John Murtha Johnstown-Cambria County Airport tower chief Dennis Fritz said his tower, located about 20 miles from the crash site, got a warning call from Cleveland Air Traffic Control.

The Cleveland tower said the plane had done some unusual maneuvers, including a 180-degree turn away from Cleveland, and was flying at a low altitude. Johnstown tower controllers also could not see the plane from their tower, leading them to believe the plane was already very low and perhaps obscured by the surrounding topography. 12-130955.html

this article is probably a tacit admission that the shootdown happened - read carefully ... it reminds me of the book "FAIL SAFE"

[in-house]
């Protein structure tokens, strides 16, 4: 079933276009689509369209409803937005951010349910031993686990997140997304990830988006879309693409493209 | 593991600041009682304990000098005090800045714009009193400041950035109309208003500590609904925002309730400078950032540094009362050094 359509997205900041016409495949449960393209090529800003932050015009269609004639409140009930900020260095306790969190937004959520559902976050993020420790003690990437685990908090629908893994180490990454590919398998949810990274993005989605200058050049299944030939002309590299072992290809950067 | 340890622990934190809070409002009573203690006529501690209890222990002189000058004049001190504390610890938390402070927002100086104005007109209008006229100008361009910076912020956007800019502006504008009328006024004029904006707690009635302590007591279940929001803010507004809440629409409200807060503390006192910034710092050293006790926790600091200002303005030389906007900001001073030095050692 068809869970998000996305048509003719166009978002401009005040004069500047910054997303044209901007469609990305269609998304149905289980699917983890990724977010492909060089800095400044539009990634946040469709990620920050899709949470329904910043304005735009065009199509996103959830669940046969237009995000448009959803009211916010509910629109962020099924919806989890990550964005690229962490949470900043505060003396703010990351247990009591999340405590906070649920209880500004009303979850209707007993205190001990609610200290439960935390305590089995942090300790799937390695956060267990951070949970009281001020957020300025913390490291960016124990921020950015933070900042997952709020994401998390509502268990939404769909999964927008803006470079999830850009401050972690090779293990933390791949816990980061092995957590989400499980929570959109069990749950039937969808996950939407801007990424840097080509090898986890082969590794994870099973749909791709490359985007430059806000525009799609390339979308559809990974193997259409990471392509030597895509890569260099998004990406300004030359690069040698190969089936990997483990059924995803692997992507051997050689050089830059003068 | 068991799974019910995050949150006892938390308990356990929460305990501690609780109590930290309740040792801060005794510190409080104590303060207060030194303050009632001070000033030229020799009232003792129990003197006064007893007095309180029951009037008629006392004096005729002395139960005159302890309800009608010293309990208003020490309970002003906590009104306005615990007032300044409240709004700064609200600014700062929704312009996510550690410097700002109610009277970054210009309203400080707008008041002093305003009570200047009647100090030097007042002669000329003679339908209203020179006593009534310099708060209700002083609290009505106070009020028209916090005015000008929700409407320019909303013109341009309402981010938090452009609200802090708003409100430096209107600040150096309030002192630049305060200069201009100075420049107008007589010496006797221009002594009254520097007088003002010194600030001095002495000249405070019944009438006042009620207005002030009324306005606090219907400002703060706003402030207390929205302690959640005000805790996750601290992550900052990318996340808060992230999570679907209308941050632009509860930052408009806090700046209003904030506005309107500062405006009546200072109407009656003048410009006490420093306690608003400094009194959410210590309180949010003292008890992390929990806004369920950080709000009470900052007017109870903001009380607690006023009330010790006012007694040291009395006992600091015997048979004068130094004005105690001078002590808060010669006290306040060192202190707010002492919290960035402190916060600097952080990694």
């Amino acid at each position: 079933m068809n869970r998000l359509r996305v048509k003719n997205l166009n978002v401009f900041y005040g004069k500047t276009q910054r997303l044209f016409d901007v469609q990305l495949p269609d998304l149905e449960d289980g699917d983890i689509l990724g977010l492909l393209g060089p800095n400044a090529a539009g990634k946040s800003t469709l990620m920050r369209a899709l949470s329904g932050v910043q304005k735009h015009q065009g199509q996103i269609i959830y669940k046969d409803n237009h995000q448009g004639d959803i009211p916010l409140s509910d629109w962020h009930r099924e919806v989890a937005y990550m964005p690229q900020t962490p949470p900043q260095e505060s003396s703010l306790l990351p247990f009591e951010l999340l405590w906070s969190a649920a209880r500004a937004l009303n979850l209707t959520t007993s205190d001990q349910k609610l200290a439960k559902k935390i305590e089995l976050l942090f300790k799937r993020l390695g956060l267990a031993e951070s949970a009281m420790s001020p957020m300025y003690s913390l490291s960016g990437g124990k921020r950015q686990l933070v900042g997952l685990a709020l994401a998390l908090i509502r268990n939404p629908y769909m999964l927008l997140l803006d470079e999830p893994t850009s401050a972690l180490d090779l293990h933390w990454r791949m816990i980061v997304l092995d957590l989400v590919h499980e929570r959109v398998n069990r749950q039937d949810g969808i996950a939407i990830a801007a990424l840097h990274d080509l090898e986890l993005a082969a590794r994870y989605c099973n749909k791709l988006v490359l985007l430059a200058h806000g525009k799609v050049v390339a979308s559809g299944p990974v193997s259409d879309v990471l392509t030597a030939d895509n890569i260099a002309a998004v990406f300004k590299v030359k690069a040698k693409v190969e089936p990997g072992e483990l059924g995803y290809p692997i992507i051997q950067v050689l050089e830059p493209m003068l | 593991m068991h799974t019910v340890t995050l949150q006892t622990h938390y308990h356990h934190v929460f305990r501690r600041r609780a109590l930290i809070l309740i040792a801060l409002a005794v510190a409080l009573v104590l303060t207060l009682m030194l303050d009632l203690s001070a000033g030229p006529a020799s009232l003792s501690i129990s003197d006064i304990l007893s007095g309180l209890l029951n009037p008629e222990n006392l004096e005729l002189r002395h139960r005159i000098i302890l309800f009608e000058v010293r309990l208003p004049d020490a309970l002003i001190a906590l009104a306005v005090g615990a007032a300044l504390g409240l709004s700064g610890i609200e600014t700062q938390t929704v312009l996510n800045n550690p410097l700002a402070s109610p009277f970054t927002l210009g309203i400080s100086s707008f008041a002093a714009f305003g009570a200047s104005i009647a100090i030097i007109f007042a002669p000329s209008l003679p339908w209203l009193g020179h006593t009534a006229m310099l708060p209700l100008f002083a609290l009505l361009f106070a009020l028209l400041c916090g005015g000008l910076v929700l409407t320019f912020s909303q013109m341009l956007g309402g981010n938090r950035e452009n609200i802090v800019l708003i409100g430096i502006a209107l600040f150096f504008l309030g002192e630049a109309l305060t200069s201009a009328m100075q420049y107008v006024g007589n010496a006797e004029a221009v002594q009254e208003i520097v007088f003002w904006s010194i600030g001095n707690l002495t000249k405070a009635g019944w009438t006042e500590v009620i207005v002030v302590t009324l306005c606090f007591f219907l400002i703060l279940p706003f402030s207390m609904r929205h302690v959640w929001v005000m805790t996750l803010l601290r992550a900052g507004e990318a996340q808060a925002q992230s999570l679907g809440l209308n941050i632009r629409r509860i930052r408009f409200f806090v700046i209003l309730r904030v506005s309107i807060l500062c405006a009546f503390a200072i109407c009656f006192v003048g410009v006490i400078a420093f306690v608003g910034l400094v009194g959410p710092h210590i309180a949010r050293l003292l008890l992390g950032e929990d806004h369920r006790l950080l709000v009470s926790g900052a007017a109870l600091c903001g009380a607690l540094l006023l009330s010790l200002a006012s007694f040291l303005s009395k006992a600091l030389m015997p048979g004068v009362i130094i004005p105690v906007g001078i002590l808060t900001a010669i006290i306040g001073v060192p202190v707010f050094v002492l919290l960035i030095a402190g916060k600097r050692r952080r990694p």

'We Have Some Planes,' Hijacker Told Controller October 16, 2001 By MATTHEW L. WALD with KEVIN SACK [excerpts - fair use doctrine] Moments after the first jet hit the World Trade Center, a controller in Indianapolis was trying to make contact with American Flight 77, which was flying from Dulles International Airport outside Washington to Los Angeles. The pilot had confirmed receiving directions to fly towards a navigation beacon at Falmouth, Ky., but then failed to respond to calls from the ground. "American 77, Indy," the controller said, over and over. "American 77, Indy, radio check. How do you read?" By 8:56 a.m., it was evident that Flight 77 was lost. The Federal Aviation Administration, already in contact with the Pentagon about the hijackings out of Boston, notified the North American Aerospace Defense Command, or Norad, of American 77 at 9:24, 28 minutes later. Fighters scrambled immediately. The F.A.A. controller called American's dispatch office in Dallas, and the dispatcher there to try to raise Flight 77 on another radio, but failed. At 9:09 a.m., the American dispatcher said he could not reach Flight 77, but said the company had "an unconfirmed report the second airplane hit the World Trade Center and exploded." He seemed to suggest that American 77 might be that plane, but in fact American 77 was racing back over Pittsburgh, toward Washington. At 9:33 a.m., the same air traffic controller at Dulles who had handled the perfectly normal departure of American 77 about 70 minutes earlier, spotted an unidentified blip on the radar screen. The Dulles controllers called their counterparts at Reagan National Airport to report that a "fast moving primary target," meaning an airplane with no transponder, was moving east, headed toward the forbidden airspace over the White House, the Capitol and the Washington Monument. A Dulles supervisor picked up a hot line to tell the Secret Service at the White House. The president was in Florida, but Vice President Dick Cheney was in the White House; Secret Service agents hustled him into an underground bunker there. At 9:36 a.m., National Airport, which was on American 77's flight path, asked a military C-130 cargo plane, taking off on a scheduled flight from Andrews Air Force Base - in Maryland, on the other side of the District of Columbia - to intercept and identify the fast-moving target. The crew of the C-130 said it was a Boeing 757, moving low and fast.